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South Africa’s youth share visions through film at One Minute Workshop

UNICEF/South Africa/2009/Schermbrucker
© UNICEF/South Africa/2009/Schermbrucker
During the workshop, participants learnt how to develop storyboards and how to utilise different camera angels to convey emotions.

There is laughter and chatter in the dimply lit conference room where a screen displays the title “OneMinuteJr”. Lineo Shabalala walks to the front of the room and opens the evening’s proceedings with a poem she has written. Her voice is melodious and strong and her words remind all present about the need to be strong and morally true. There are loud cheers as she concludes and all the attention moves to the screen behind her where the first one minute video - written, acted, directed and produced by the young people in the audience – begins.

8 April 2009… There were hoots and cheers as children participating in the second One Minute Jr film workshop in Simonstown screened finished products for the first time in front of an important audience of critics –  their peers.

The sixteen videos shown on the last day of the One Minute Junior workshop made it hard to believe that only 6 days prior to this evening, none of these young people had ever operated a video camera or explored the skills and techniques of filmmaking.

The short films – one minute in length – focused on food security and agriculture provided insight into the views and beliefs of a generation of young South Africans.  Some of the mini productions were thought-provoking and serious; others were equally insightful but sparked laughter and amusement.

The One Minute Jr. is a global foundation which, together with UNICEF, hosts workshops around the world to provide children from impoverished backgrounds the opportunity to explore issues close to their hearts through the medium of film.  This was the second One Minute workshop to be held in South Africa. Participants were selected from all around the country and on 3 April, gathered in Simon’s Town, Western Cape, to embark on their film adventure.

With guidance from the facilitators, the children learnt how to develop storyboards, use a video camera and to use camera angles to convey emotions. Their videos will be entered into an international One Minute competition in which finalists will fly to Europe for the awards ceremony.

UNICEF/South Africa/2009/Schermbrucker
© UNICEF/South Africa/2009/Schermbrucker
The participants of the One Minute Jr workshop, Cape Town 2009, smile for the camera with their certificates of participation.

Exploring feelings on social issues through the medium of film

Responses from the participants reflected personal highlights from the workshop – from the development of story ideas, to directing, acting and working in groups with children from other schools and age groups.

“I enjoyed working with other youngsters, learning how to use a camera, how to shoot video and basics of using camera filming techniques, “says Sikelelwa Matwa (17) from Khayelitsha.  She described the workshop as a ‘once-in-a-lifetime’ opportunity which has made her consider going into the filming industry.  Exploring her feelings on social issues through the medium of film was a challenging which required her to concentrate “hard” during the filming and editing, she said.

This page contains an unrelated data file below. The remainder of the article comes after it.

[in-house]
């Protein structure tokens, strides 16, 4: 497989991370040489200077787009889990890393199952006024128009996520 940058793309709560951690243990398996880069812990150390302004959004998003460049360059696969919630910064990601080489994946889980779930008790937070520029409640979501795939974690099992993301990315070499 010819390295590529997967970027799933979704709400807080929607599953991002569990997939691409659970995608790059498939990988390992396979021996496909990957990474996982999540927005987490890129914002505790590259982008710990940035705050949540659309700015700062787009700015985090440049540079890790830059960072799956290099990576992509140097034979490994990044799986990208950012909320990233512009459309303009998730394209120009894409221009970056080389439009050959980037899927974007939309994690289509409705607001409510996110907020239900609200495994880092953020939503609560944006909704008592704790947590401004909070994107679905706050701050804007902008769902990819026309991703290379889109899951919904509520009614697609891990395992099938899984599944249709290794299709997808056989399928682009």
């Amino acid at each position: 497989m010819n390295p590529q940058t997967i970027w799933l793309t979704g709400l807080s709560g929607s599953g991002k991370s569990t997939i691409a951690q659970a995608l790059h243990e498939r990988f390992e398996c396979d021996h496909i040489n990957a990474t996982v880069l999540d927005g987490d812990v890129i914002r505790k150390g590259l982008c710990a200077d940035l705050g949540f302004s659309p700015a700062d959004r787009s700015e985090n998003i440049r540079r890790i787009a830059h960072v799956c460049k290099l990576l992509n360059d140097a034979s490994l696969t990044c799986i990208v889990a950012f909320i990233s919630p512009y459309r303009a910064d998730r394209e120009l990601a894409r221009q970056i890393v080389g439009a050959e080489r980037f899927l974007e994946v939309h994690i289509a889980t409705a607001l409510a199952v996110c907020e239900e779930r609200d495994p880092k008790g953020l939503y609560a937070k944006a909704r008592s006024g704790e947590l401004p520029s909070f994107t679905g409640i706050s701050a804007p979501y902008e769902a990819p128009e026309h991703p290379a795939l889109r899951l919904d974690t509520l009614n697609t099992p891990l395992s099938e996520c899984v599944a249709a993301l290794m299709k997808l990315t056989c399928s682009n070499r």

Making a film “just the way you want it”

Agnetha van Syfer (16), from Worcester, enthused about her experience, “Editing is fun, I did it before dinner. I worked with Emile, who helped me to fit everything in. Emile is a great facilitator because he helps you to make your film perfect the way you want it.”

Marthinus Goliath, a school teacher and chaperone during the workshop was equally animated, “I hope the learners will go back into their communities and get them involved in trying to solve problems through this medium and share the knowledge which they have acquired this week.”

“The kids are really great and we have had a lot of fun working with them” said Scott Behr who along with  Emile Zile and Merel van t’ Hullenaar, hailing from UNICEF Headquarters and the One Minute Foundation, facilitated the workshop and edited the children’s videos in time for the final evening.

Taking the Experience forward

Once the films and the distribution of certificates were over and the laughter and tears of joy had ceased, Nokuthula Prusent, Programme Officer for Adolescent Development at UNICEF reminded the children that, “The skills you have learnt here will remain with you when you go home. Work hard and look for opportunities to develop your talents and interests further.”

As the group gathered for photographs, there was a breath of sadness in the air as newfound friends prepared to go their separate ways. However, all looked  forward to sharing their experiences with their families back home, receiving their videos on DVD in the coming weeks, and perhaps even traveling to the global One Minute Jr competition later this year.

Download the press release [word] [pdf]

Read some of the personal experiences of the One Minute Jr Workshop

 

 

 

 

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